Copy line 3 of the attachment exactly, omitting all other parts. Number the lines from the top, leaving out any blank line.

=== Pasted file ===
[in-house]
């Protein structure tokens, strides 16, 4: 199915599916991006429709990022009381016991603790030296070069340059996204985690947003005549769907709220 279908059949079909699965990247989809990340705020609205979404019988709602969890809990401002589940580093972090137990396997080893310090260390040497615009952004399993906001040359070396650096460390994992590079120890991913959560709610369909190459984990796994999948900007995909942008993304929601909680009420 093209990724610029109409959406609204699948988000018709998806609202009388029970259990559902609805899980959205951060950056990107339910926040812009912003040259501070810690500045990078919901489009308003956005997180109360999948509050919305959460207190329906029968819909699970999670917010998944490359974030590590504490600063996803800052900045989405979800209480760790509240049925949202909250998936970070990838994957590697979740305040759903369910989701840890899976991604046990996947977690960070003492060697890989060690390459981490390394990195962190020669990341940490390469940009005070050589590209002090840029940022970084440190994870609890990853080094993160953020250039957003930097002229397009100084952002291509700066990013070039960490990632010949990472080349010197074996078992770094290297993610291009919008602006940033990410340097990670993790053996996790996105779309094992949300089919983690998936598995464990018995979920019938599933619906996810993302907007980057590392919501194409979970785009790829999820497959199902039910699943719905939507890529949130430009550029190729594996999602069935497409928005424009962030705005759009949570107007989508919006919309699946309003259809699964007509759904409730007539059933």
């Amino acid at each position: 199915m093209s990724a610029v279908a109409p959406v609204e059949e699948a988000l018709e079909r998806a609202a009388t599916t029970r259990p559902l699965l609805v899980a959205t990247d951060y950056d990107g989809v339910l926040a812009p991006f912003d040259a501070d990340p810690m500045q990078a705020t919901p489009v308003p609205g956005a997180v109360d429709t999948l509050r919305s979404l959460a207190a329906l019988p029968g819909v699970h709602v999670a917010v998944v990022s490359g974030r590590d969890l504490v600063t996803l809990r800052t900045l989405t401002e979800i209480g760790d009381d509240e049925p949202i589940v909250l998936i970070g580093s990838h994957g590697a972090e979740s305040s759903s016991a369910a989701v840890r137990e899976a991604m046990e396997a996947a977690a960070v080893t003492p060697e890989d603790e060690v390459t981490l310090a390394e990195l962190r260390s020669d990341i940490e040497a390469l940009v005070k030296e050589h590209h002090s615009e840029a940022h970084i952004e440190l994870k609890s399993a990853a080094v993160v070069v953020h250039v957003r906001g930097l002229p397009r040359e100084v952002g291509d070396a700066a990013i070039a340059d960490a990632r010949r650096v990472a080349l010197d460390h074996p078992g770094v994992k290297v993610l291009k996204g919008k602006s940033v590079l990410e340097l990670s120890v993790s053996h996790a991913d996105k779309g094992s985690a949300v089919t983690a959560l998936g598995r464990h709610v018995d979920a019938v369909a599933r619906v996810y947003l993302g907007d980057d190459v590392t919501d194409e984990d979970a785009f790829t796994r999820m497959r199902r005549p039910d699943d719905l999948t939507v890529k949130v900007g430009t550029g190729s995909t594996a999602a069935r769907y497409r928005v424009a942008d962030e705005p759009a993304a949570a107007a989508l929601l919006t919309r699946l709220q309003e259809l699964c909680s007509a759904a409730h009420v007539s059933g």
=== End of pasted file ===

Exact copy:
């Amino acid at each position: 199915m093209s990724a610029v279908a109409p959406v609204e059949e699948a988000l018709e079909r998806a609202a009388t599916t029970r259990p559902l699965l609805v899980a959205t990247d951060y950056d990107g989809v339910l926040a812009p991006f912003d040259a501070d990340p810690m500045q990078a705020t919901p489009v308003p609205g956005a997180v109360d429709t999948l509050r919305s979404l959460a207190a329906l019988p029968g819909v699970h709602v999670a917010v998944v990022s490359g974030r590590d969890l504490v600063t996803l809990r800052t900045l989405t401002e979800i209480g760790d009381d509240e049925p949202i589940v909250l998936i970070g580093s990838h994957g590697a972090e979740s305040s759903s016991a369910a989701v840890r137990e899976a991604m046990e396997a996947a977690a960070v080893t003492p060697e890989d603790e060690v390459t981490l310090a390394e990195l962190r260390s020669d990341i940490e040497a390469l940009v005070k030296e050589h590209h002090s615009e840029a940022h970084i952004e440190l994870k609890s399993a990853a080094v993160v070069v953020h250039v957003r906001g930097l002229p397009r040359e100084v952002g291509d070396a700066a990013i070039a340059d960490a990632r010949r650096v990472a080349l010197d460390h074996p078992g770094v994992k290297v993610l291009k996204g919008k602006s940033v590079l990410e340097l990670s120890v993790s053996h996790a991913d996105k779309g094992s985690a949300v089919t983690a959560l998936g598995r464990h709610v018995d979920a019938v369909a599933r619906v996810y947003l993302g907007d980057d190459v590392t919501d194409e984990d979970a785009f790829t796994r999820m497959r199902r005549p039910d699943d719905l999948t939507v890529k949130v900007g430009t550029g190729s995909t594996a999602a069935r769907y497409r928005v424009a942008d962030e705005p759009a993304a949570a107007a989508l929601l919006t919309r699946l709220q309003e259809l699964c909680s007509a759904a409730h009420v007539s059933g």